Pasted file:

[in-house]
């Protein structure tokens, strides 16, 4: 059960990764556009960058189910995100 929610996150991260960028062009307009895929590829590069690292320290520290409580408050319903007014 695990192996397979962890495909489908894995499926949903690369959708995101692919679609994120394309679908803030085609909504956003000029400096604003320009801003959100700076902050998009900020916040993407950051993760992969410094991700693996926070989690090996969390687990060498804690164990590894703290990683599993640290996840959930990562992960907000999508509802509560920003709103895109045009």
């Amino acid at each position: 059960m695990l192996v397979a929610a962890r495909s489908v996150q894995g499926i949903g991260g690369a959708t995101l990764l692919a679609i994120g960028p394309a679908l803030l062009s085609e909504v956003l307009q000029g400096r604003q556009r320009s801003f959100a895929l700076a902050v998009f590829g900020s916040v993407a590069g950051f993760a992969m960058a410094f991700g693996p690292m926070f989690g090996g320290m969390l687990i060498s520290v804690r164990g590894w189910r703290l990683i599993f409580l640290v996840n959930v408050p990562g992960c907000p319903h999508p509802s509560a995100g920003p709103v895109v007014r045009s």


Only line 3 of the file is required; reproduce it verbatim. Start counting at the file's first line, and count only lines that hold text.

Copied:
């Amino acid at each position: 059960m695990l192996v397979a929610a962890r495909s489908v996150q894995g499926i949903g991260g690369a959708t995101l990764l692919a679609i994120g960028p394309a679908l803030l062009s085609e909504v956003l307009q000029g400096r604003q556009r320009s801003f959100a895929l700076a902050v998009f590829g900020s916040v993407a590069g950051f993760a992969m960058a410094f991700g693996p690292m926070f989690g090996g320290m969390l687990i060498s520290v804690r164990g590894w189910r703290l990683i599993f409580l640290v996840n959930v408050p990562g992960c907000p319903h999508p509802s509560a995100g920003p709103v895109v007014r045009s």